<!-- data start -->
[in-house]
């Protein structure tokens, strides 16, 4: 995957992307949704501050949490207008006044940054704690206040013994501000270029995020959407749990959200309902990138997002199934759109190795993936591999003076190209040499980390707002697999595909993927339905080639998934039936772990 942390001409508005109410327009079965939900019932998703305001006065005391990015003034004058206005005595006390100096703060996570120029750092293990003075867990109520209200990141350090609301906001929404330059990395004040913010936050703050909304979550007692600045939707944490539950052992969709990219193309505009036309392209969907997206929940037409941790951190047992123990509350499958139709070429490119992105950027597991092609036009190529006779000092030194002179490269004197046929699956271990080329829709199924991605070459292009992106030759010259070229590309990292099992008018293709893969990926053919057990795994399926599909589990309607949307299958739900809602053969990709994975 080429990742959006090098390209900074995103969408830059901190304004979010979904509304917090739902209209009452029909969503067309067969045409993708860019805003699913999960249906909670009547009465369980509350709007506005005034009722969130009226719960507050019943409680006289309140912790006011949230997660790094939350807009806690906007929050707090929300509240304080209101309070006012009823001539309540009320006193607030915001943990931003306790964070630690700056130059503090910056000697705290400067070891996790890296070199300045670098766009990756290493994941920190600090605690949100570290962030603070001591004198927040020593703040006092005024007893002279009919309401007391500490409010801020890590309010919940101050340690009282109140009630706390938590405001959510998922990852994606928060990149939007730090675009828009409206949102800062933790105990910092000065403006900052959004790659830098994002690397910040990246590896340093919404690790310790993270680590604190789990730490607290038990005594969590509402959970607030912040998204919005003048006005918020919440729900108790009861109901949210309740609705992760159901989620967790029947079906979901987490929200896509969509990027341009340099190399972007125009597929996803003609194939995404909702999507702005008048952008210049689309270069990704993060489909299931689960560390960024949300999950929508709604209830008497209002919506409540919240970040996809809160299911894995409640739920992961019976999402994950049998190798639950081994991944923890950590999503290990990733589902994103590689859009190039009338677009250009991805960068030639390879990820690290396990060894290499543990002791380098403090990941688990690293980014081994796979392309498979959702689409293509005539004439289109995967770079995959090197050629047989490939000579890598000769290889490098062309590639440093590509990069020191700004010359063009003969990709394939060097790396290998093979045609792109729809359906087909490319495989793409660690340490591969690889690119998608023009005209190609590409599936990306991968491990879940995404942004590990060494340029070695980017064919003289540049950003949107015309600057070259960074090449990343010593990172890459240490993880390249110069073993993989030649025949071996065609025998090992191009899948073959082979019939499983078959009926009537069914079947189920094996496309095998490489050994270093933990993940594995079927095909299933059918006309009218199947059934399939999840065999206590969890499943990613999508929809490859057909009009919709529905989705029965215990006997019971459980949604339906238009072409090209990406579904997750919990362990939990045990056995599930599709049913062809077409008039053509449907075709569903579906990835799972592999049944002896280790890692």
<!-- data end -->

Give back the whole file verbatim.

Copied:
[in-house]
């Protein structure tokens, strides 16, 4: 995957992307949704501050949490207008006044940054704690206040013994501000270029995020959407749990959200309902990138997002199934759109190795993936591999003076190209040499980390707002697999595909993927339905080639998934039936772990 942390001409508005109410327009079965939900019932998703305001006065005391990015003034004058206005005595006390100096703060996570120029750092293990003075867990109520209200990141350090609301906001929404330059990395004040913010936050703050909304979550007692600045939707944490539950052992969709990219193309505009036309392209969907997206929940037409941790951190047992123990509350499958139709070429490119992105950027597991092609036009190529006779000092030194002179490269004197046929699956271990080329829709199924991605070459292009992106030759010259070229590309990292099992008018293709893969990926053919057990795994399926599909589990309607949307299958739900809602053969990709994975 080429990742959006090098390209900074995103969408830059901190304004979010979904509304917090739902209209009452029909969503067309067969045409993708860019805003699913999960249906909670009547009465369980509350709007506005005034009722969130009226719960507050019943409680006289309140912790006011949230997660790094939350807009806690906007929050707090929300509240304080209101309070006012009823001539309540009320006193607030915001943990931003306790964070630690700056130059503090910056000697705290400067070891996790890296070199300045670098766009990756290493994941920190600090605690949100570290962030603070001591004198927040020593703040006092005024007893002279009919309401007391500490409010801020890590309010919940101050340690009282109140009630706390938590405001959510998922990852994606928060990149939007730090675009828009409206949102800062933790105990910092000065403006900052959004790659830098994002690397910040990246590896340093919404690790310790993270680590604190789990730490607290038990005594969590509402959970607030912040998204919005003048006005918020919440729900108790009861109901949210309740609705992760159901989620967790029947079906979901987490929200896509969509990027341009340099190399972007125009597929996803003609194939995404909702999507702005008048952008210049689309270069990704993060489909299931689960560390960024949300999950929508709604209830008497209002919506409540919240970040996809809160299911894995409640739920992961019976999402994950049998190798639950081994991944923890950590999503290990990733589902994103590689859009190039009338677009250009991805960068030639390879990820690290396990060894290499543990002791380098403090990941688990690293980014081994796979392309498979959702689409293509005539004439289109995967770079995959090197050629047989490939000579890598000769290889490098062309590639440093590509990069020191700004010359063009003969990709394939060097790396290998093979045609792109729809359906087909490319495989793409660690340490591969690889690119998608023009005209190609590409599936990306991968491990879940995404942004590990060494340029070695980017064919003289540049950003949107015309600057070259960074090449990343010593990172890459240490993880390249110069073993993989030649025949071996065609025998090992191009899948073959082979019939499983078959009926009537069914079947189920094996496309095998490489050994270093933990993940594995079927095909299933059918006309009218199947059934399939999840065999206590969890499943990613999508929809490859057909009009919709529905989705029965215990006997019971459980949604339906238009072409090209990406579904997750919990362990939990045990056995599930599709049913062809077409008039053509449907075709569903579906990835799972592999049944002896280790890692």